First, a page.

For the next whole month, my father didn’t do anything but sob. He sobbed himself to sleep every night. He blamed himself for me losing my feet. I rolled myself into his room on my wheelchair every night and wrapped my arms around him as tight as I could. I told him that it wasn’t his fault and that I didn’t blame him for anything. I told him he was the best father any girl could ever have and that I wouldn’t trade him for anything. I think it helped a little in the moment, but as time went on, he just fell further and further into depression.
On the morning of March 15th, 2010, I was awakened by a knock on the door from a police officer. He told me that my father was dead. I told the officer that was ridiculous and that there had been a mistake, but he insisted that my father was dead and that I should come with him. I went racing into my father’s room as fast as my wheelchair could carry me, but he was gone. There was a note on his bed that he had left for me. In the note, he told me that he loved me dearly. He loved me more than anything, but that he had failed me. He told me that I would be better off without him. At that moment, my heart stopped as I began to realize what must have happened. Horrified, I made my way back to the police officer, and he told me that my father had jumped out the window of our apartment in the middle of the night. I went into shock and begged the police officer to let me see him, but he insisted that I wouldn’t want to see him that way. I started sobbing so hard that the police ended up having to take me to the hospital.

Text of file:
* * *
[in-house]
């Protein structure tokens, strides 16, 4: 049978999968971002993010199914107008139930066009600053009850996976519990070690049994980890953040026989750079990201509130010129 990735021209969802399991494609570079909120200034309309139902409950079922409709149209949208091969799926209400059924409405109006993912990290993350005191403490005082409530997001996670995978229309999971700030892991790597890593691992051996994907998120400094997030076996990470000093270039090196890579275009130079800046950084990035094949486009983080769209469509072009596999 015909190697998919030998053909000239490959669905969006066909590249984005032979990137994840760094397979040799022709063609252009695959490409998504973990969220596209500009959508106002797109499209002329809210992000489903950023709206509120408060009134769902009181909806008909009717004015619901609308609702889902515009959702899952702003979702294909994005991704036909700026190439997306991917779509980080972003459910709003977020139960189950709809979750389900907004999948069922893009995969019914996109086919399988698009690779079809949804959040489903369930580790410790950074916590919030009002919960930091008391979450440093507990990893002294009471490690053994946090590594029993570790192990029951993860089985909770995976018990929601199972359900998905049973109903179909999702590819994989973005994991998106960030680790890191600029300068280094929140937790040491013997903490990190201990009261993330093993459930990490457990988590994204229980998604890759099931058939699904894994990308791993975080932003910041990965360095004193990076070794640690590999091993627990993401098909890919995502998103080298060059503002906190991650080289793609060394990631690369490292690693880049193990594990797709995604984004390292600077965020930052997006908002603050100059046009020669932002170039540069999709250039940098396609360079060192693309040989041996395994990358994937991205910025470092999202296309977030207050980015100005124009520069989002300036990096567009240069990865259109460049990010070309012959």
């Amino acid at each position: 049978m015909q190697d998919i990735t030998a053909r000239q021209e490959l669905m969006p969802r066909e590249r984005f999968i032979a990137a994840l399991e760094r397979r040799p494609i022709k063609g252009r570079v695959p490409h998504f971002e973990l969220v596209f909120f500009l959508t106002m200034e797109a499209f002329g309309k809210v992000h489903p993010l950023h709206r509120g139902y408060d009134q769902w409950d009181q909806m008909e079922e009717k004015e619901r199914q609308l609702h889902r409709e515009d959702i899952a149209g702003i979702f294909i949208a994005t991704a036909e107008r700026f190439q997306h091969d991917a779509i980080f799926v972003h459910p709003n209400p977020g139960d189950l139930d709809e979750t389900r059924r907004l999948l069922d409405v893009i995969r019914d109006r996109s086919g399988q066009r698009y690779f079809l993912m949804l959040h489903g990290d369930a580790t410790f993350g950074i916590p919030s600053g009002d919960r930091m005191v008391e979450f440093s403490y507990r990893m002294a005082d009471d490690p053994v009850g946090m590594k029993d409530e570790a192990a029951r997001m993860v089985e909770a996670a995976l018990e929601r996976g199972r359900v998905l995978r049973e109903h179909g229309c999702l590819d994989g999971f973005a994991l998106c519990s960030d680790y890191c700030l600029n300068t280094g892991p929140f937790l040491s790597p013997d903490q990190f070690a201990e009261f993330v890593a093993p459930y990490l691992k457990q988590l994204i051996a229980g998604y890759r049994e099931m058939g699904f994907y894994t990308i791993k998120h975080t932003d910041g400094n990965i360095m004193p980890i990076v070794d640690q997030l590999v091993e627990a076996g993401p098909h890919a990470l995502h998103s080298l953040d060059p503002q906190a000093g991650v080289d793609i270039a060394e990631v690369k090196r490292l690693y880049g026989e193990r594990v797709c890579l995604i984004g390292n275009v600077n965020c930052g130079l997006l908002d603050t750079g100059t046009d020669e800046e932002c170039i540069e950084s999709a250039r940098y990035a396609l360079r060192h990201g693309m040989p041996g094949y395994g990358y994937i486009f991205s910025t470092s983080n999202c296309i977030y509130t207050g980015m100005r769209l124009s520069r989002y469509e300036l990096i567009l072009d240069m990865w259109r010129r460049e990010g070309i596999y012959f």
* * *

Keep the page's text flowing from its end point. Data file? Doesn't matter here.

I’ve cried myself to sleep every night since. I’ll never understand how my father could have thought that I’d be better off without him. If only he had known how much I needed him. If it wasn’t for my extremely kind hearted and caring neighbor, I don’t know where I would be right now. She’s such a sweet lady. After I lost my father, she took me in and took care of me as though I were her own family. She has gradually helped nurse me back to health, both physically and mentally.
This is probably going to sound really crazy, but throughout this past year, you have been one of my heroes, Michael. As devastating as the truth of your words may be, it is refreshing that somebody has the good sense and the good judgement to come forward and say them. All the government and the media do is lie to us, every single day. I only wish more people would listen to you and heed your warnings. Feel free to post my story on your blog if you would like. You have my permission to do so. I just ask that you not reveal my full name and my email address. Just use my first name. Perhaps my story will serve some purpose in the way of helping to wake some of these idiots up and getting them to realize that this nightmare is real.